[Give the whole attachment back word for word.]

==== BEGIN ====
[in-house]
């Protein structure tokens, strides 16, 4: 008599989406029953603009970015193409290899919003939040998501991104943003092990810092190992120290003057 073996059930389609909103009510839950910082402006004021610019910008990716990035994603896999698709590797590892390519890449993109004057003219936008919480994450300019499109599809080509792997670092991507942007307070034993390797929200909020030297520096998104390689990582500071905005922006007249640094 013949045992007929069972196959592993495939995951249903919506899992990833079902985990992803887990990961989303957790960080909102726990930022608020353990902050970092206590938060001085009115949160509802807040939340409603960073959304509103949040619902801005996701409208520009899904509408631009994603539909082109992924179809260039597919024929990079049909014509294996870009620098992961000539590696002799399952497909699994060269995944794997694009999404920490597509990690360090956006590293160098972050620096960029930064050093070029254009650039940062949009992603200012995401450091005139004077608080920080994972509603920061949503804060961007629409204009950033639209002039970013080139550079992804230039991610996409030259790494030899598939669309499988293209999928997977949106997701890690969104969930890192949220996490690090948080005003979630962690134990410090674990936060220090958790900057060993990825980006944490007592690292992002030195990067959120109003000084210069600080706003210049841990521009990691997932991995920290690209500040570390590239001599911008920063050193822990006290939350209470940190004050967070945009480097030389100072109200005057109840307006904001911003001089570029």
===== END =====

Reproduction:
[in-house]
């Protein structure tokens, strides 16, 4: 008599989406029953603009970015193409290899919003939040998501991104943003092990810092190992120290003057 073996059930389609909103009510839950910082402006004021610019910008990716990035994603896999698709590797590892390519890449993109004057003219936008919480994450300019499109599809080509792997670092991507942007307070034993390797929200909020030297520096998104390689990582500071905005922006007249640094 013949045992007929069972196959592993495939995951249903919506899992990833079902985990992803887990990961989303957790960080909102726990930022608020353990902050970092206590938060001085009115949160509802807040939340409603960073959304509103949040619902801005996701409208520009899904509408631009994603539909082109992924179809260039597919024929990079049909014509294996870009620098992961000539590696002799399952497909699994060269995944794997694009999404920490597509990690360090956006590293160098972050620096960029930064050093070029254009650039940062949009992603200012995401450091005139004077608080920080994972509603920061949503804060961007629409204009950033639209002039970013080139550079992804230039991610996409030259790494030899598939669309499988293209999928997977949106997701890690969104969930890192949220996490690090948080005003979630962690134990410090674990936060220090958790900057060993990825980006944490007592690292992002030195990067959120109003000084210069600080706003210049841990521009990691997932991995920290690209500040570390590239001599911008920063050193822990006290939350209470940190004050967070945009480097030389100072109200005057109840307006904001911003001089570029």